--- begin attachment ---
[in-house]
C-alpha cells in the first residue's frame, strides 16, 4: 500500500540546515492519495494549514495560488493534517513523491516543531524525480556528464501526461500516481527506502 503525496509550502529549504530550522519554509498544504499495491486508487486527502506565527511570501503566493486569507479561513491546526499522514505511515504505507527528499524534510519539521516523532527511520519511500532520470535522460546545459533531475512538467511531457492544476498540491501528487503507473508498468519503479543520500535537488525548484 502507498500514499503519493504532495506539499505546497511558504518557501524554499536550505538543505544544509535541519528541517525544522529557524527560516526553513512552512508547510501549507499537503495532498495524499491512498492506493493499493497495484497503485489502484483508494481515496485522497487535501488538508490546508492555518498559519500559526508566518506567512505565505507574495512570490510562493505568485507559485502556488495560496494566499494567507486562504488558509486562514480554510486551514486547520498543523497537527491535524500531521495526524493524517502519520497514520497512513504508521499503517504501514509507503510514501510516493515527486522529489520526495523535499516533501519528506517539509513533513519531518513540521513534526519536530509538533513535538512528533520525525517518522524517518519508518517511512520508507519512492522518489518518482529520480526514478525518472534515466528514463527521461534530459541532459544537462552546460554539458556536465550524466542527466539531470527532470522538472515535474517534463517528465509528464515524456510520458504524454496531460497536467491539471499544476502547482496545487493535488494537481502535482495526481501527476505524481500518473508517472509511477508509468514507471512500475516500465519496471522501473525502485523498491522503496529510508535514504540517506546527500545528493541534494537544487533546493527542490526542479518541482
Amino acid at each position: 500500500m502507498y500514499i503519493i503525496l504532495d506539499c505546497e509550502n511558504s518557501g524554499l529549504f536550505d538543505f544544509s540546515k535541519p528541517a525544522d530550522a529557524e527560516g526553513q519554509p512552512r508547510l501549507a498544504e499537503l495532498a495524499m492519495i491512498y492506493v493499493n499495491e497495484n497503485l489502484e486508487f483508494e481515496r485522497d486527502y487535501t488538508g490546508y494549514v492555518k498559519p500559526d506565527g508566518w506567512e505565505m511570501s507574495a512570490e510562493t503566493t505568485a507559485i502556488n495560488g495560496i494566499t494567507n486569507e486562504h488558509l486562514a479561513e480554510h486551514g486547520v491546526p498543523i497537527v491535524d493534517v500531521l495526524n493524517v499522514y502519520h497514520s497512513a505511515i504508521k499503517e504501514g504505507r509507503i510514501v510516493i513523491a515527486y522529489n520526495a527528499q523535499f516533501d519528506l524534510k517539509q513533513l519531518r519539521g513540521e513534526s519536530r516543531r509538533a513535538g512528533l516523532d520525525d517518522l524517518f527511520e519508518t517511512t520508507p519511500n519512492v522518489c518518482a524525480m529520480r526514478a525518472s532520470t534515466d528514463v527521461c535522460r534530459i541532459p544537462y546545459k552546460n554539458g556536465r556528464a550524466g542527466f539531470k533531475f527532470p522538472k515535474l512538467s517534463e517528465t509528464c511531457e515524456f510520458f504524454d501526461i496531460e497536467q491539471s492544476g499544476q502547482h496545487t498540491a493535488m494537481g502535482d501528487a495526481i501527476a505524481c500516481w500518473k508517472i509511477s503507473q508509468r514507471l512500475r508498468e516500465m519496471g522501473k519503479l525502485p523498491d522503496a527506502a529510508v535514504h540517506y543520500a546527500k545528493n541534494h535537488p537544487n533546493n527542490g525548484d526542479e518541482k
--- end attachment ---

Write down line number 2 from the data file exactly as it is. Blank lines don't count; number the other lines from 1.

C-alpha cells in the first residue's frame, strides 16, 4: 500500500540546515492519495494549514495560488493534517513523491516543531524525480556528464501526461500516481527506502 503525496509550502529549504530550522519554509498544504499495491486508487486527502506565527511570501503566493486569507479561513491546526499522514505511515504505507527528499524534510519539521516523532527511520519511500532520470535522460546545459533531475512538467511531457492544476498540491501528487503507473508498468519503479543520500535537488525548484 502507498500514499503519493504532495506539499505546497511558504518557501524554499536550505538543505544544509535541519528541517525544522529557524527560516526553513512552512508547510501549507499537503495532498495524499491512498492506493493499493497495484497503485489502484483508494481515496485522497487535501488538508490546508492555518498559519500559526508566518506567512505565505507574495512570490510562493505568485507559485502556488495560496494566499494567507486562504488558509486562514480554510486551514486547520498543523497537527491535524500531521495526524493524517502519520497514520497512513504508521499503517504501514509507503510514501510516493515527486522529489520526495523535499516533501519528506517539509513533513519531518513540521513534526519536530509538533513535538512528533520525525517518522524517518519508518517511512520508507519512492522518489518518482529520480526514478525518472534515466528514463527521461534530459541532459544537462552546460554539458556536465550524466542527466539531470527532470522538472515535474517534463517528465509528464515524456510520458504524454496531460497536467491539471499544476502547482496545487493535488494537481502535482495526481501527476505524481500518473508517472509511477508509468514507471512500475516500465519496471522501473525502485523498491522503496529510508535514504540517506546527500545528493541534494537544487533546493527542490526542479518541482